Monday, 2 July 2012
Apple succeeds in getting Google Nexus banned [u]
Following a Friday hearing before Judge Lucy Koh at the Californial District Court in San Jose, Samsung’s Google Nexus smartphone has been temporarily banned in the US. Apple was successful in convincing the Judge that its claims of patent infringement were likely to succeed based primarily on the validity of the so-called “Siri” patent. Although there are four patents at issue, the Judge has issued the temporary injunction based on the one she believes may be costing Apple sales of its flagship iPhone 4S.
While the Galaxy nexus is not Samsung’s biggest seller, the fact that it’s the latest “vanilla” development device, designed and built with input from Google, gives it an importance that exceeds its mere sales numbers. Judge Koh, in her ruling on the injunction, stated… "Apple has clearly shown that it is likely to suffer irreparable harm in the absence of preliminary injunctive relief”.
However, she also acknowledged that Samsung was definitely going to suffer irreparable harm as a result of her agreeing to the injunction, and ordered Apple to post bond to the tune of US$96 million as compensation for lost sales should the forthcoming patent trial find Samsung was not infringing Apple’s patents.
By the time the full patent trial is heard, the Samsung Galaxy Nexus will be just a footnote in smartphone history so Apple desperately needs this injunction to ensure no more Nexus handsets are able to compete right now with its own iPhone 4S, competition that is clearly hurting the Cupertino colossus in the marketplace.
Samsung has issued a statement that, like the situation regarding the recent injunction on its Galaxy Tab 10.1 tablet, the company was asking to have the injunction order stayed while a challenge to Judge Koh’s ruling is heard. Samsung’s standpoint on the ruling is that Judge Koh erred in basing her decision on “stale” evidence and refusing to allow fresh, more relevant evidence to be admitted. The court is expected to hear submissions on that issue and rule accordingly within the next 48 hours.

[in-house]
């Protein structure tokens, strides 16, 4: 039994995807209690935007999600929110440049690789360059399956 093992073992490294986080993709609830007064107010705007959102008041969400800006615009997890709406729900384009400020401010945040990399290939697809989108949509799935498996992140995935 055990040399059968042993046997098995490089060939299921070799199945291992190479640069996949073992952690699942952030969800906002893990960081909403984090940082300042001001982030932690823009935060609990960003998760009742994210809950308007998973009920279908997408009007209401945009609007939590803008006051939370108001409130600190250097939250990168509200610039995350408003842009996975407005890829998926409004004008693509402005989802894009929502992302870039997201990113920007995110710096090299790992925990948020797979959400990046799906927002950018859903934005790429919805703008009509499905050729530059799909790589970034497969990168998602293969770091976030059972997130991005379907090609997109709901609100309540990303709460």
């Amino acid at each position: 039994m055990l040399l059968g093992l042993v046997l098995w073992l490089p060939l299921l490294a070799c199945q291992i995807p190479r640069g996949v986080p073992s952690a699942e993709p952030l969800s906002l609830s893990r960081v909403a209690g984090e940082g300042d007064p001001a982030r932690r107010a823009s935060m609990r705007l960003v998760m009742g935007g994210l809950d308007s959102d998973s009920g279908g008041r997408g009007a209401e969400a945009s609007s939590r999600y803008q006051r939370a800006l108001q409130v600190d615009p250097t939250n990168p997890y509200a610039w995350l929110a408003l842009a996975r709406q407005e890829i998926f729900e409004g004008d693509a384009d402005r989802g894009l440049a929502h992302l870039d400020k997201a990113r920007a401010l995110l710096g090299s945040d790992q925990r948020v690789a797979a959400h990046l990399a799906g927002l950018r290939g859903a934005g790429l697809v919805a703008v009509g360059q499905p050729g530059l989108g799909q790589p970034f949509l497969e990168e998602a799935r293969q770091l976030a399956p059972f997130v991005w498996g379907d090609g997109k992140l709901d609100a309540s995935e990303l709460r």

Samsung’s Nexus features its own Siri-like Unified Search Feature (USF) which allows users to search for info across many locations from a universally available search point, voice-enabled or keyboard-activated based on preference. This ability is the point of contention in the patent battle and while Samsung is the focus of the current lawsuit, the real target is the technology behind the functionality, something that is a Google property and an integral part of its Ice Cream Sandwich operating system.
A Samsung spokesperson on Friday confirmed… "We are currently working closely with Google to resolve this matter, as the patent in question concerns Google's unified search function. Samsung will continue to take all available measures, including legal action to ensure the Galaxy Nexus remains available to consumers."
Given the Galaxy Tab 10.1’s geriatric status and its having been already superceded by a new model, plus the existence of an alternative physical design (10.1N), Apple’s “win” will conceivably have no effect on Samsung’s tablet sales at all, regardless of the eventual outcome of the action. This new ban on the Nexus smartphone though, if upheld, will have an effect as indicated by the size of the posted bond.
Potential workarounds also exist; Google might release an updated ICS with no USF in the shipping OS but with a separate app available from the Play Store for those who must have it.
But no matter how this latest result is spun, it’s a massive win for Apple and will give the iDevice maker even more enthusiasm for the “marketing by litigation” approach it takes to avoid having to fairly compete in the marketplace. Unless there are others like Judge Richard Posner who have the courage to put a stop to this practice, expect to see much more of the same from Cupertino.
Samsung has spelled out its objections to the injunction, claiming that the "Siri" patent does not fit the criteria for the Federal appeals court's "irreperable harm" provision, thus Judge Koh has erred in basing the ban order on that "likely" patent infringement. The Korean smartphone maker insists that even a finding of infringement would not meet the appeals court's criteria of market share loss being "substantial", Apple having failed to furnish proof that the patent in dispute contributes sufficiently to sales for it to qualify.